Hunglish

atable
"I feel like a temporary illusion here."

Walk down any street in Europe and your eye will catch some familiar words displayed on shop fronts. Typically between two words clearly in the local language, a prominent English word appears. Much in the way that a French word in an English advertisement catches the eye and imparts a certain cache even when I don't understand the meaning of the word, I suppose English in a French or Hungarian business name sets that shop apart, perhaps a smidge above, its competitors. Some of the words seem necessary. I mean what besides Burger Bar would one name a burger bar in Budapest? Pizza's pizza the world 'round. The Chinese fast food joint in our Obuda neighborhood declares CHINESEFASTFOOD beside a Hungarian phrase I suspect translates into CHINESEFASTFOOD, so why the concatenated English version? It seems that all Chinese, Vietnamese, and Thai places in Budapest prominently feature English on their signs. Are these places there to serve English-speaking visitors, or does this encoding hold special meaning for the locals, too?

Menus rarely feature even a hint of English.
One waiter might begrudgingly disclose English skills, though he might withhold them as if it might poison him to resort to speaking the language. NuthinSpecial people like me can't even remember a proper greeting in the local tongue, so I just blurt in the only language I know, figuring that I can always resort to the good old point and click if my verbal introduction fails. At our favorite neighborhood place, the waiter knows full well that I'm a Hungarian ignoramus, and he wastes no time letting me know that he's not impressed. The food's really terrific, but I have to play twenty questions with this reluctant server to affect anything like an order. He points to menu entries as if I might understand by just focusing my attention on an item. It all looks like undifferentiated consonants to me.

Most every vowel here features a macron or an umlaut, punctuation that I interpret to mean "treat this vowel as if it were a consonant." Most words feature no unadorned vowels, so even when I attempt at a pronunciation, I bungle it, eliciting a sorry shake of the waiter's head. The presence of Hunglish in a sign does not guarantee that an English speaker resides within. Shopping at the farmer's market, I rely upon hand signals, but something tells me that an affirmative shake of the head means something different here. If I hold up my index finger, it means "two," because they use the thumb to denote "one." The Muse remembers better than I, giving a confident thumb up when I would inadvertently order two with my index finger.

I mostly remain mute. I nod and blink, hoping to communicate non-verbally. I understand what a piss-poor representative I make, all bumbles and mumbles, mostly just making do without ordering anything. A week into our excursion, some meals just seem too taxing to even attempt. I consider the gauntlet before me and figure that I could stand to miss a meal or two. I am tasked as an observer here, not a commentator or a translator. I basically witness without attempting any two-way exchange, an observant ghost of a presence only occasionally fading into focus with a fundamentally untranslatable English phrase. The swing band musicians appreciated me when I told them I thought they were all smart asses, a term that in the jazz world easily translates into every language. In shops, the sales clerks present me with a paper bill, which I can usually translate into bills and coins, though the unfamiliar coins struggle to add up right. The helpful clerk takes the mess and makes the change without comment. What language would any comment have to take to make equal sense to us both? The sign outside might proclaim Supermarket, but it's clearly a markt inside.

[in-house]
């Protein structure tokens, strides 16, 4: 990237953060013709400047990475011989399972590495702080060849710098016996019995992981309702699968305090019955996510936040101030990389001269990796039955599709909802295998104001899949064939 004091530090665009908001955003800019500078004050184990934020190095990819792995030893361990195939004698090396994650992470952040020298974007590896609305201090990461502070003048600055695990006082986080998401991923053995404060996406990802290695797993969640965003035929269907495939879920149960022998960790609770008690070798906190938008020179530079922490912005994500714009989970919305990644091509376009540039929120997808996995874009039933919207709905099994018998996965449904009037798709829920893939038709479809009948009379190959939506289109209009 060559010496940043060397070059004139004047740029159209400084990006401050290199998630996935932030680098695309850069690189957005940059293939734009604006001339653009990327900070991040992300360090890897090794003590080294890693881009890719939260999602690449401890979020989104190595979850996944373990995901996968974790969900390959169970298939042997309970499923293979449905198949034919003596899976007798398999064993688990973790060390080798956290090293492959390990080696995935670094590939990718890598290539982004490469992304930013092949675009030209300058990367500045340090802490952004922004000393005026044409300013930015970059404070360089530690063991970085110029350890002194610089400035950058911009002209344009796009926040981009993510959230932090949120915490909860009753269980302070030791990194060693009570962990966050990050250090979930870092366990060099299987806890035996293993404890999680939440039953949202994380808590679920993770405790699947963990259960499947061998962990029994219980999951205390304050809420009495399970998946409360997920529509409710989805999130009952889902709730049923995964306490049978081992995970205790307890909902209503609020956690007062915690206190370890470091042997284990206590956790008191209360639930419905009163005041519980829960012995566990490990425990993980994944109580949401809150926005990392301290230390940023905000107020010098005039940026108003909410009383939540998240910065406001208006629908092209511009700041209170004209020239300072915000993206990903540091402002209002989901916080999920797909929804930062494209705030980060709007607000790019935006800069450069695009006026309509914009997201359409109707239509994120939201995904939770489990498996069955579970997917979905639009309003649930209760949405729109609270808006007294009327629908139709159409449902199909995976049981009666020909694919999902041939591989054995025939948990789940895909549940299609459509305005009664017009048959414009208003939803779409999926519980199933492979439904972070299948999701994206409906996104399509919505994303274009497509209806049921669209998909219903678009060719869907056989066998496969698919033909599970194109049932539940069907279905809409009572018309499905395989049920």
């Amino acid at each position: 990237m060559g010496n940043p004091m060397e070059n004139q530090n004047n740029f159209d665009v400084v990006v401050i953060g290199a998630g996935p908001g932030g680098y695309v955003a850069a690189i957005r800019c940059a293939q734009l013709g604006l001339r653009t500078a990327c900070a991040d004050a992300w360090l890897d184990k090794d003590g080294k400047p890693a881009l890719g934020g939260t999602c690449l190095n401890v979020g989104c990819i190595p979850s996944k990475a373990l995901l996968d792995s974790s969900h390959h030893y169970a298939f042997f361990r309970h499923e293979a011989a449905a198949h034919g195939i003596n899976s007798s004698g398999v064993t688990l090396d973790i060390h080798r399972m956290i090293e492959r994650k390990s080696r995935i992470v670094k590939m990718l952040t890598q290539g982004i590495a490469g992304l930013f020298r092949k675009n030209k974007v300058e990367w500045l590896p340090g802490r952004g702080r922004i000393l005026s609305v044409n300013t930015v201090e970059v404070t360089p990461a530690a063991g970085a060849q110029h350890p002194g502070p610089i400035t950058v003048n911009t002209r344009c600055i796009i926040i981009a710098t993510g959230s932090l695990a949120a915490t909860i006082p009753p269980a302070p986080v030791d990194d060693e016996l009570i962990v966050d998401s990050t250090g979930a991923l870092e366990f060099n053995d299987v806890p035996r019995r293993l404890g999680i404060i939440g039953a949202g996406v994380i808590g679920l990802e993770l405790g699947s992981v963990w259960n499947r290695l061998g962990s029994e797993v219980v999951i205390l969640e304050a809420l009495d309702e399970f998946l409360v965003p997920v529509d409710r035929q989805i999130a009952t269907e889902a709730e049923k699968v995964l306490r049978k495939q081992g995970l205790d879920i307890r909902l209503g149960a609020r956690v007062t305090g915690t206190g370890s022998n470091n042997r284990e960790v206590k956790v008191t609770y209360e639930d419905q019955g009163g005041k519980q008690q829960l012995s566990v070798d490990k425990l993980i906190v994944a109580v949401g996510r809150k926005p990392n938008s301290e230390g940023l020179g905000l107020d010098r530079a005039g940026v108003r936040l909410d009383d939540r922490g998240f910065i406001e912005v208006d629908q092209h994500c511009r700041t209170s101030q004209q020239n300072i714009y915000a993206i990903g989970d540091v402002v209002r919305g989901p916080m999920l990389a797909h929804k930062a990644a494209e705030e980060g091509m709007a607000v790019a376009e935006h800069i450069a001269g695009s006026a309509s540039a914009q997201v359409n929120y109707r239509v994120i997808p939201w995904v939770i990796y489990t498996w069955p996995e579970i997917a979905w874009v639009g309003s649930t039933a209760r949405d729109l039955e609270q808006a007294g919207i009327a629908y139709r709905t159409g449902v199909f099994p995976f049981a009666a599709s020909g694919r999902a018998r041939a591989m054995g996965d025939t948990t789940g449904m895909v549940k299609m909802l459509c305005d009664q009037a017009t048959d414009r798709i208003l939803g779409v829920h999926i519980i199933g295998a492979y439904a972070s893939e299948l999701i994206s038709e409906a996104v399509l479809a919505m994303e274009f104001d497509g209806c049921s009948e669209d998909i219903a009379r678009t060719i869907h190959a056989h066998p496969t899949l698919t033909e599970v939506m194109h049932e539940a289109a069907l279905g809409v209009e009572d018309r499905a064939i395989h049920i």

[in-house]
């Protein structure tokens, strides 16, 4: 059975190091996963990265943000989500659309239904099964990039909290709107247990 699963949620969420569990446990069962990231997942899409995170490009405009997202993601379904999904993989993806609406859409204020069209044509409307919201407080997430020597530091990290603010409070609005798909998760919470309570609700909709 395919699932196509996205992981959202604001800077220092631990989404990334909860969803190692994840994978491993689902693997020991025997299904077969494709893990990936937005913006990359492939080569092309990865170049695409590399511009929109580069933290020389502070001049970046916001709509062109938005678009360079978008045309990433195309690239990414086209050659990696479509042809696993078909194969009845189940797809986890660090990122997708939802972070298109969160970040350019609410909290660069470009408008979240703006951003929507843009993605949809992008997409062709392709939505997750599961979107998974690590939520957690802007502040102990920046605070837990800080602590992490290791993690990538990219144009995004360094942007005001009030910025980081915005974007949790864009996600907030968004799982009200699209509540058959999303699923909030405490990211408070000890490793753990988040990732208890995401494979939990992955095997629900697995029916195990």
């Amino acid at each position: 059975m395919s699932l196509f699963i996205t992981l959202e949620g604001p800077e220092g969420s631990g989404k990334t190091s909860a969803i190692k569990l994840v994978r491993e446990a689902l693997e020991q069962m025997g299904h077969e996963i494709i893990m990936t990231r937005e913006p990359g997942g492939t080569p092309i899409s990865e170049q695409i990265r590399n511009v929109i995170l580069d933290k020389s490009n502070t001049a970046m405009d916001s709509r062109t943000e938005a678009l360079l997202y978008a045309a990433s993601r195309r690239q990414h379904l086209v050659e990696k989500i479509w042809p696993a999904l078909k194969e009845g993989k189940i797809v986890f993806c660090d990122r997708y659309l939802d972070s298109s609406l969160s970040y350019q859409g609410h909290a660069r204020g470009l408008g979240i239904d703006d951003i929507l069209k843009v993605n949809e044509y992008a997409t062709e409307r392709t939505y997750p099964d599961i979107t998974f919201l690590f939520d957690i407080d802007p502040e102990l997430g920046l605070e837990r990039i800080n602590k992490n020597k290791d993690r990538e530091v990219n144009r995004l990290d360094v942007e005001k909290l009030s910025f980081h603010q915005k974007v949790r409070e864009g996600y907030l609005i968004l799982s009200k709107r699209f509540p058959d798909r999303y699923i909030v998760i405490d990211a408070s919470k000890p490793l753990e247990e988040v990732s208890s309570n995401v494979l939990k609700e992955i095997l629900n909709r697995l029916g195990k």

Every two year old in our neighborhood rides a little wheeled critter vehicle. Mom's pushing little sister in a proper perambulator, while big brother walks himself alongside spouting perfect Hungarian kidspeak. The tone and phrasing seems exactly like what an English-speaking two year old might affect, though the words come out indecipherable to my ear. I figure that with a couple of years' emersion, I might master a two year old's fluency, but little more. The Burger Bar signs serve as warning enough to nudge me toward a cafe with a sign I cannot read. I seek authenticity, though my very presence, like the prominent presence of an English word on a Hungarian sign, suggests that authenticity might have been modified inside. My very presence produces a modified version of everything here. I cannot be present without somehow shifting the gravity around me, which affects not just what I see but also what others see of me. I feel like a temporary illusion here.

©2019 by David A. Schmaltz - all rights reserved









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